“I loved my husband. I loved my kids. I mostly liked my life. But I was so damn tired.”

She’s overwhelmed, unhappy and feeling stuck and lost and kinda like she wants to escape all at the same time.

“Change was a privilege reserved for people whose families didn’t rely on them for food, shelter, and health insurance.”

“But something between us had shifted over the course of our marriage, particularly the last two to three years. We had gone from being lovers to best friends to . . . roommates who routinely irritated each other. If I was honest with myself, that was what it felt like most of the time.”

Then her life is hit by a tragic event that makes her reevaluate things. She realizes she needs to make some changes in her life, her career, her marriage, in order to survive.

It’s weird because the reviews are mixed about this book. Seems like people weren’t a fan of the audio version. Or they felt like “nothing” happened and I wonder–did they read the same book I did? Because a lot happened! Anyway, I liked it a lot and thought it was an interesting, thoughtful look at friendship, marriage, grief and life.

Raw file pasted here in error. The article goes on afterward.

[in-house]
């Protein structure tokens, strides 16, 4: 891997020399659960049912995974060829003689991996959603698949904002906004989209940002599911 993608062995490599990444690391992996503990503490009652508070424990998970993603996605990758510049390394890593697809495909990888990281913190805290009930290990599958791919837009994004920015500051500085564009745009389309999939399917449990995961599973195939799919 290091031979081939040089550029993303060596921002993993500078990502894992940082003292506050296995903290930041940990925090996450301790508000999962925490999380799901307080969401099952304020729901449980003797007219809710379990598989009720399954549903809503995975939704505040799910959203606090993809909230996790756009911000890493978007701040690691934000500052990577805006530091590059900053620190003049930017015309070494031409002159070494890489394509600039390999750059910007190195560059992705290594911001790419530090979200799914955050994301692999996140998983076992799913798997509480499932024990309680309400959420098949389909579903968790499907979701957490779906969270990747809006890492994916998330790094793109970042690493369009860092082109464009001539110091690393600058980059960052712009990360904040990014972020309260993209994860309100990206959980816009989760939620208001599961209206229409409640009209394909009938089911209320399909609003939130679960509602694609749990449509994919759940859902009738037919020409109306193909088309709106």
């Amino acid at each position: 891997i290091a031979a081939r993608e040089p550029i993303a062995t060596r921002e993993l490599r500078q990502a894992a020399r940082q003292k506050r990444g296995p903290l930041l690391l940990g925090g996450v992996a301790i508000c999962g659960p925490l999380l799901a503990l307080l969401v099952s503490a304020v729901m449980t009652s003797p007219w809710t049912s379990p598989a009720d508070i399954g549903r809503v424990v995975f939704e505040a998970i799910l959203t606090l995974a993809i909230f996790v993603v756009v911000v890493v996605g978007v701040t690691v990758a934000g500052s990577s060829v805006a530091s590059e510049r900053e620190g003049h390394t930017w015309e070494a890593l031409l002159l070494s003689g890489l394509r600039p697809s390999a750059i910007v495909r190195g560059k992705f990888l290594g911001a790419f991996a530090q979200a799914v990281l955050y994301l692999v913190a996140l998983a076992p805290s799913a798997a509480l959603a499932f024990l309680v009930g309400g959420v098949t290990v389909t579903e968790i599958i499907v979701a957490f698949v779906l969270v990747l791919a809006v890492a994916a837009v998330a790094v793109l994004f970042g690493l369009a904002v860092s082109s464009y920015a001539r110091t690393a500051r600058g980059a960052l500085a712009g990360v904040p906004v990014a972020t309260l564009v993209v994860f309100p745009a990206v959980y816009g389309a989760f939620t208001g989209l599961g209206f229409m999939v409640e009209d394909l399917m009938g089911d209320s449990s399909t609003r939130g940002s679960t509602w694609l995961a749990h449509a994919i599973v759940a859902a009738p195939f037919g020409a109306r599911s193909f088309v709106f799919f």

#2 Land of Shadows (Detective Elouise Norton #1) by Rachel Howzell Hall

Excellent! Loved this book. What a great start to a new series. Lou is a homicide detective in LA. She gets a case that at first glance looked like a suicide, but she knows in her gut it’s not. She was right. And the murder hits a little too close to home for her, bringing up a lot of ghosts from her past.

Lou is an AWESOME character. Multi-dimensional, feisty, smart, strong. The book is engrossing and fast moving. I totally pictured it as a movie and could not wait to read the rest of the series.

Highly recommend this book. The second I finished it, I downloaded the second book!

#3 Skies of Ash (Detective Elouise Norton #2) by Rachel Howzell Hall

The sequel. It’s just as good, although I guessed whodunit pretty early on in the story. I love the character so much, it didn’t matter.

In this book, Lou is called to a fire where three bodies are found. Juliet Chatman and her two kids have died in the fire and her husband, Christopher, was injured trying to save them. But Lou doesn’t buy it. Partially because she’s going through a rough spot in her marriage and doesn’t really like men much right now, but she doesn’t think the husband’s story pans out. And as she starts to investigate deeper, she discovers that the perfect couple wasn’t that perfect behind closed doors.